• Research: the MHMDA provides several exceptions for research, including for public or peer-reviewed research in the public interest that has been approved by an IRB or ethics board, as well as clinical trials and other human subjects research conducted in accordance with Good Clinical Practice guidelines.

The Act also exempts government entities and vendors that provide services to such entities. However, nonprofits are not exempt.

What Do Regulated Entities Need to Do?

The MHMDA imposes numerous restrictions and requirements on regulated entities. The most significant restrictions and requirements are summarized below.


The MHMDA requires regulated entities to provide consumers with a standalone consumer health data privacy policy. According to AG guidance, the consumer health data privacy policy must be accessible via a separate and distinct link on the entity’s homepage, which is defined broadly to potentially cover every webpage, and the policy must not include superfluous information that is not required by the MHMDA. In other words, regulated entities will now be required to post a separate consumer health data privacy policy in addition to their general privacy policy.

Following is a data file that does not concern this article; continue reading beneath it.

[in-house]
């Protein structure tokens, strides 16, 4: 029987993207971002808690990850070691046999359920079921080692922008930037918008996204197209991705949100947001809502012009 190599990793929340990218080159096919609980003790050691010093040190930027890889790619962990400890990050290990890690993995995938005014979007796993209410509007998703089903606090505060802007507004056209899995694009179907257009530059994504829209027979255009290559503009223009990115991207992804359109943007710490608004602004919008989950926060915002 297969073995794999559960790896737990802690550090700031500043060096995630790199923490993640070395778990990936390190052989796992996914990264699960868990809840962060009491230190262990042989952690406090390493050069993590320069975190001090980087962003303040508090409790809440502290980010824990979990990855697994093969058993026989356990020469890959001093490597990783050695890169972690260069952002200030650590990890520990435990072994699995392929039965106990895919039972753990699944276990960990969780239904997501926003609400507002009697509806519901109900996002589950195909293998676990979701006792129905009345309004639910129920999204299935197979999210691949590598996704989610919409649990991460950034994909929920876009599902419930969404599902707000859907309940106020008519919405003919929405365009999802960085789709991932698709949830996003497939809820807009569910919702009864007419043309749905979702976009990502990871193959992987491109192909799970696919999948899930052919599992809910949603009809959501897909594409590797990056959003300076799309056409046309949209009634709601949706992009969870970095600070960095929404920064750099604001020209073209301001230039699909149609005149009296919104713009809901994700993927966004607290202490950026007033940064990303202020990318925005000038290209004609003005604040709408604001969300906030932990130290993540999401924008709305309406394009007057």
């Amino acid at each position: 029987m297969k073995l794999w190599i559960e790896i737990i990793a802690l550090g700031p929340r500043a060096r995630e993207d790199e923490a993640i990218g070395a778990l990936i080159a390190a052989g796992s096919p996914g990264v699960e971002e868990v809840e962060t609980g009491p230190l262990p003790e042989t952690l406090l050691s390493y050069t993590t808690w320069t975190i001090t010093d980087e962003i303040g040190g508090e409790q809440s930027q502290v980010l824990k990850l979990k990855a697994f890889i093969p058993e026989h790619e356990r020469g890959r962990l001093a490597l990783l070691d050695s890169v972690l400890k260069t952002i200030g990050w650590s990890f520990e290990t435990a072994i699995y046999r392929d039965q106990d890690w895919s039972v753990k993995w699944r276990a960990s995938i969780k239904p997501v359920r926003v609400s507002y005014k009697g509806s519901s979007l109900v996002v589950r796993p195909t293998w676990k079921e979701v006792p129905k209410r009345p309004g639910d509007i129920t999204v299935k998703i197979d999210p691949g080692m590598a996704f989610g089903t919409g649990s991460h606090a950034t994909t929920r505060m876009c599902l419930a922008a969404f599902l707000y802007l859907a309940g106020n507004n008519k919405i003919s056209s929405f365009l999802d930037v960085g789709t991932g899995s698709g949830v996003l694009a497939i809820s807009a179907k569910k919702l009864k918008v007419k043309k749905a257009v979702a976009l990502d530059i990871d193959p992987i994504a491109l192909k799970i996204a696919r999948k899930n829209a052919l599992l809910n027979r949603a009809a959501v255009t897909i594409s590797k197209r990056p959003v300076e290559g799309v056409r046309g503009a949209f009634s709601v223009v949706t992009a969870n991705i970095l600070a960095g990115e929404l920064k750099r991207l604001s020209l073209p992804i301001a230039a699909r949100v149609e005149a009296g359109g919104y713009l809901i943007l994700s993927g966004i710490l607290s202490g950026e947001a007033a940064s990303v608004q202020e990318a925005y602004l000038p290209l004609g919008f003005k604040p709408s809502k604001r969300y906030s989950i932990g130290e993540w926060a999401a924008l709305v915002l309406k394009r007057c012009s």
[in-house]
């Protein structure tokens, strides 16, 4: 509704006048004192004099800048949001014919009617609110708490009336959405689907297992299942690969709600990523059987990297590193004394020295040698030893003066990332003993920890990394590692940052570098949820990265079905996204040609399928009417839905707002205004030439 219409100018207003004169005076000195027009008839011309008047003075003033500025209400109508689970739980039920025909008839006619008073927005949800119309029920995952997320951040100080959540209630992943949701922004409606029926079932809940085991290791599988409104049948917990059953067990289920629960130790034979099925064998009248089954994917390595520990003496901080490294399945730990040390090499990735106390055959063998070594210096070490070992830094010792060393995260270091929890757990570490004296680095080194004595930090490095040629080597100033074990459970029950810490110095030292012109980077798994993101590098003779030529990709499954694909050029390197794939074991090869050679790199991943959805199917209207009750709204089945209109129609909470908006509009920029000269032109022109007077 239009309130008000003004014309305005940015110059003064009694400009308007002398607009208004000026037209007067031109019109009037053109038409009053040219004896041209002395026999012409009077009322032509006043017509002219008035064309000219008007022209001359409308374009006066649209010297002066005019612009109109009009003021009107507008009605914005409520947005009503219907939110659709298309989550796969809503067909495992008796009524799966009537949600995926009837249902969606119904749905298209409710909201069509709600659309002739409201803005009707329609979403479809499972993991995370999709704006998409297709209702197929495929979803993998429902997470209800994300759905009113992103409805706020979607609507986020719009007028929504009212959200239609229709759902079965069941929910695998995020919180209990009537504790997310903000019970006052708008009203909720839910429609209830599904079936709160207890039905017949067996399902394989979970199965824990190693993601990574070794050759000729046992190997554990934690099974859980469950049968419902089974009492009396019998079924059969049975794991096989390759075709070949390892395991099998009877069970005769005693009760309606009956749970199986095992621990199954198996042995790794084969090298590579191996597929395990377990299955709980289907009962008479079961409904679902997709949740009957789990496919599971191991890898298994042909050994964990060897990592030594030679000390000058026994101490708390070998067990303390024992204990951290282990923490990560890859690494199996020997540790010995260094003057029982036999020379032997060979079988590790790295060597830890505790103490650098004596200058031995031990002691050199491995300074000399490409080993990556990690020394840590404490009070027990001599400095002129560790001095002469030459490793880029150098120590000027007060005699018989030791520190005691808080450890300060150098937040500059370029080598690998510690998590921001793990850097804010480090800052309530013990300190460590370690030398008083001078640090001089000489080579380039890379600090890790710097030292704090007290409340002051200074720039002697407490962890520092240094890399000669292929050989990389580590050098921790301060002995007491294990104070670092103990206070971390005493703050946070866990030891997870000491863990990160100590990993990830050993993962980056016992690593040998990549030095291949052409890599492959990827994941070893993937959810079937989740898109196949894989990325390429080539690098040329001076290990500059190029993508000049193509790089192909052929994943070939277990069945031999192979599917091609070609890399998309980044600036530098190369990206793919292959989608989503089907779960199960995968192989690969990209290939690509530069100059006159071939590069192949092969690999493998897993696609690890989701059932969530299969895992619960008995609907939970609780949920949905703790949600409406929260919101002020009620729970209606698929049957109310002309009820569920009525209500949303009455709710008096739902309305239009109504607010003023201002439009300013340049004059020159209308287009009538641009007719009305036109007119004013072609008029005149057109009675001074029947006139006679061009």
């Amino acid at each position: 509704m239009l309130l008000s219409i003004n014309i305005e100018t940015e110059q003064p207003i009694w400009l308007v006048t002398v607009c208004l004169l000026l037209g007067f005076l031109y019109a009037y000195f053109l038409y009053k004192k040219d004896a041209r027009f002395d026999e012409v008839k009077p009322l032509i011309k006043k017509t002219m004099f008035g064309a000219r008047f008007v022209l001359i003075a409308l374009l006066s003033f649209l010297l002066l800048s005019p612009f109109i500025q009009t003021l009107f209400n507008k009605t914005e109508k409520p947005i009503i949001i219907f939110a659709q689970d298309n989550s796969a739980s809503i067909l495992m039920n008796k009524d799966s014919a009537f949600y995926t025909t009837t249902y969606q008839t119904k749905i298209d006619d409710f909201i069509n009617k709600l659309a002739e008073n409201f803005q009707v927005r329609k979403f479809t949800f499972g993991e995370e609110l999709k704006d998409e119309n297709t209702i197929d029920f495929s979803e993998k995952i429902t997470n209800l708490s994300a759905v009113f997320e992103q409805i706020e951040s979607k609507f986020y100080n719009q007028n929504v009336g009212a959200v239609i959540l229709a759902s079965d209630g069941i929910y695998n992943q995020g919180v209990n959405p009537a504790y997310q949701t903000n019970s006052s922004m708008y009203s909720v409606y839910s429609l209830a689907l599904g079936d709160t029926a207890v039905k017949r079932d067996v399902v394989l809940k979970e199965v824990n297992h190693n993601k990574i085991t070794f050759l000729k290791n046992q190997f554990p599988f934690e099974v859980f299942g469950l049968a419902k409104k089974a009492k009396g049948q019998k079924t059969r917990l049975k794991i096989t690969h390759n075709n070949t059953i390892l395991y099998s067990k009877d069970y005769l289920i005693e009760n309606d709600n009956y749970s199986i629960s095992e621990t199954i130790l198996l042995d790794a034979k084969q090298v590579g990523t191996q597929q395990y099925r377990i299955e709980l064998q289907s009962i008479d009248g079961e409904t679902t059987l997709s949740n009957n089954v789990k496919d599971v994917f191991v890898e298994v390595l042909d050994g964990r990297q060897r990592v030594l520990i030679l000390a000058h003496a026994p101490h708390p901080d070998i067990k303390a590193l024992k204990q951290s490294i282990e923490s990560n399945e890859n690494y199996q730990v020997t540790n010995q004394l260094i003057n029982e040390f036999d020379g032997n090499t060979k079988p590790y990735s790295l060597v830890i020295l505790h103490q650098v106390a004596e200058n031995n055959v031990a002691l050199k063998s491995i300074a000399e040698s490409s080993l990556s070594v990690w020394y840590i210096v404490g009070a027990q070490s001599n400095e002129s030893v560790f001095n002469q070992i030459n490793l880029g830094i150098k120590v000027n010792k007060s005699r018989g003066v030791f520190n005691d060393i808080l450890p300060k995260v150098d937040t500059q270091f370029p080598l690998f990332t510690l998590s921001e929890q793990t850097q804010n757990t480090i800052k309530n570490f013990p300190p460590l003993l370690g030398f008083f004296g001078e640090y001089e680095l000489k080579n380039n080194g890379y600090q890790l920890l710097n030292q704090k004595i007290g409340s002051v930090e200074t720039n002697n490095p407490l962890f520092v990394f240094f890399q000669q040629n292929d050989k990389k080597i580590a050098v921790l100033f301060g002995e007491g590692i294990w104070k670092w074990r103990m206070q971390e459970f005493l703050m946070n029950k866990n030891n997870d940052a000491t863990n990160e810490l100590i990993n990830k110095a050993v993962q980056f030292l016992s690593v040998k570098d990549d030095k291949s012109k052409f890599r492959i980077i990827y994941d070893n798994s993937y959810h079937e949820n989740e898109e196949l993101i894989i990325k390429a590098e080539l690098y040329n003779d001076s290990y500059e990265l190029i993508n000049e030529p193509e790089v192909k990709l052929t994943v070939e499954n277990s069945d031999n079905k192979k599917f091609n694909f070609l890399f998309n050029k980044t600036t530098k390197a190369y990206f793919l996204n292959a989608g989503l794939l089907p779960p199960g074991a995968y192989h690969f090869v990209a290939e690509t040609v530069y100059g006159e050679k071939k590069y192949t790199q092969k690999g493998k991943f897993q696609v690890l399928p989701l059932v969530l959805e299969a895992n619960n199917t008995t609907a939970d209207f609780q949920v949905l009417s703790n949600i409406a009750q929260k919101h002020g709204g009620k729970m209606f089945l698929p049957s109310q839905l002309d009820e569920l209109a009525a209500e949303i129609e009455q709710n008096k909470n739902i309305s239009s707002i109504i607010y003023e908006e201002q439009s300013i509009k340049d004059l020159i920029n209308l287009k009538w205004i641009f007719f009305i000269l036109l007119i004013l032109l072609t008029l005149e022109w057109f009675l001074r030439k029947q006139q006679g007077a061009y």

The content of the consumer health data privacy policy is similar to the information organizations must furnish under other state privacy laws, including:

  • the categories of consumer health data collected;
  • the categories of sources from which consumer health data is collected;
  • the purposes for which consumer health data is collected and used;
  • the categories of consumer health data that is shared;
  • a list of the categories of third parties with which consumer health data is shared; and
  • a description of how a consumer can exercise the rights of access, deletion, and withdrawal of consent.

Unlike other state privacy laws, however, the MHMDA also requires regulated entities to name specific affiliates that will have access to consumer health data. This will require companies with parents, subsidiaries, and affiliates to map and publish their internal data flows in a manner not previously required by US privacy laws.

Consent and “Authorization”

The MHMDA imposes three different consent and authorization requirements for regulated entities.